‘Verizon Untethered’: A Book About a Big Company That’s Bigger Than Itself
What did it take to get the U.S. stock market up and running just days after the 9/11 attacks? What was Steve Jobs like as a business partner? How does a company close a $130 billion transaction, or choose a new CEO, or disrupt a successful business to stay successful?
“Verizon Untethered” provides an insider’s insight into these questions.
It’s a readable primer of interest to business students, technology geeks, or anyone curious about the collective impact of individuals who work together with a common purpose.
Many stories in this book are from the point of view of Ivan Seidenberg, the longest-tenured CEO in America before his retirement in 2011. The book also includes insights and stories from several dozen business leaders of Verizon and its predecessor companies, dating from 1983 up to present-day CEO Lowell McAdam. The text is interspersed with rare photos, and commentary from consultant Ram Charan about business “lessons learned” that are more relevant in 2018 than ever.
Scott McMurray is the author, but I suspect much of the book’s readability is due to the efforts of Joellen Brown, who is cited in the acknowledgements as helping to provide historical context, research materials and several reviews for accuracy.
Joellen, my friend and former colleague, recently retired as chief speechwriter for Verizon C-level executives and head of the company’s executive communications team. She is a masterful editor. Based on her involvement in this project over the past two years, I asked her recently what she thought were key takeaways from this book. She noted:
- The development of the wireless business, almost from birth, and the parallels between wireless’s early years and the current challenges in growing Oath, telematics, and other new businesses.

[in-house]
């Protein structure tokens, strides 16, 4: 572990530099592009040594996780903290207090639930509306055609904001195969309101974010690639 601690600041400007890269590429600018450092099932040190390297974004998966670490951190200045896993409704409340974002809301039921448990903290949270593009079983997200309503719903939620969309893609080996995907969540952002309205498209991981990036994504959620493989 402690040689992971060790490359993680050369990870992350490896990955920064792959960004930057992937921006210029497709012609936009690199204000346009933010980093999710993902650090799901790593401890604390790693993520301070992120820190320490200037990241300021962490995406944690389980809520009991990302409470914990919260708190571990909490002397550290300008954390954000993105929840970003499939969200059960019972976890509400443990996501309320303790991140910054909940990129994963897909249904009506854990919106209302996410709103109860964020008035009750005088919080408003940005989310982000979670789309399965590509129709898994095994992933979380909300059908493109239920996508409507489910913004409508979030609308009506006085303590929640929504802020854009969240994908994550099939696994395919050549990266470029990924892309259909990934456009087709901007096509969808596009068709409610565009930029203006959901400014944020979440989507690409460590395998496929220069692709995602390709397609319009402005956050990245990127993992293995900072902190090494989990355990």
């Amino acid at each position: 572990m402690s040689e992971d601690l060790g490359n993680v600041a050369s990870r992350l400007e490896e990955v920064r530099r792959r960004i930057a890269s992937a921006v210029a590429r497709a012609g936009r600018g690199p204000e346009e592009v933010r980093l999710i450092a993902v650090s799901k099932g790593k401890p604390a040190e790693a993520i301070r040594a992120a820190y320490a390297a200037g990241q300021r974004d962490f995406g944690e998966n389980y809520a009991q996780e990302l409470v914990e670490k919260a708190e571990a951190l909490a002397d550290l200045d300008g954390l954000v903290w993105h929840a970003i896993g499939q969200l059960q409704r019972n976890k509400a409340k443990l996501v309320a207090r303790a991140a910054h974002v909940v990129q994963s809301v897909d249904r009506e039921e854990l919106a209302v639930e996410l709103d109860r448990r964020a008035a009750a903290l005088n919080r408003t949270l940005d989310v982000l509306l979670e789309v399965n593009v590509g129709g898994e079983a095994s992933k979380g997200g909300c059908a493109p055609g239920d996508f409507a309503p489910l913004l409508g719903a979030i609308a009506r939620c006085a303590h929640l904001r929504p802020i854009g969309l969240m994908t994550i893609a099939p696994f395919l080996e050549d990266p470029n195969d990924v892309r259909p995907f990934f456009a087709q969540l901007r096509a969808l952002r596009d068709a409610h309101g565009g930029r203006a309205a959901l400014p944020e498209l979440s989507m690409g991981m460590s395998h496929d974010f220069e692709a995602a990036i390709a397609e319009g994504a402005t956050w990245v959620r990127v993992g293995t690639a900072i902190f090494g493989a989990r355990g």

- The audacity of some of the strategic choices (e.g., Fios, AirTouch, even the aborted TCI deal). Hindsight sometimes turns bold moves into sure things… worth emphasizing that risk-taking has always been part of the strategic DNA of the company.
- The quest to make networks matter, and the longstanding belief that technological leadership would translate into competitive advantage.
- The role of culture in the building of a company. Or (maybe this is the same point) the primacy of culture over personality/individual ego.
- What makes a merger work? The book is full of mergers and acquisitions that work, but also plenty that didn’t. What’s the difference?
Finally, she asked about Verizon’s “essential character”: “If you could transport yourself back to 1984, what would you recognize as familiar to the Verizon of 2018?”
With full disclosure, let me try to answer that.
If one takeaway from this book is, “Verizon is not your father’s phone company,” I know that for a literal fact. My father worked 35 years for New York Telephone, NYNEX and then Verizon, and I have worked 33 years for NYNEX, Bell Atlantic and now Verizon. Still, it has never seemed that I have worked for the “same company,” even over the course of my own career, since whatever-the-company-is has changed so radically over that time.
“Verizon Untethered” is the story of that radical change, told from the perspective of people I’ve been honored to know and work beside.
There’s irony in this story too. Verizon has been changed by outside forces that it itself has hastened and enabled. The infrastructure and new technologies deployed by Verizon and its predecessor companies have been the prime catalysts for sweeping changes in the way we all live, work and play.
So to answer Joellen’s question, I would say simply: Verizon, existentially, has always been a part of something bigger than itself.
The people who work there realize that — they always have, and always will. That connected-ness has added value to the world, added value to customers, and added value to our personal and professional lives.
In that spirit, all proceeds from this book are being donated to the VtoV Fund, which provides emergency assistance to Verizon employees unable to live in their primary homes after a natural disaster. There are no administrative fees; every penny goes to someone in need, and the Verizon Foundation provides a match for every dollar donated.
In the end, “Verizon Untethered” isn’t a history book about a company. If history has taught us anything, it’s that companies come and go. This book tells stories about people, and the things some people do to try to make a positive difference in the world.
“Verizon Untethered” (publication date: May 1, 2018) is available for pre-sale at Amazon and other book distributors.
Originally published at varettoni.blogspot.com on April 15, 2018.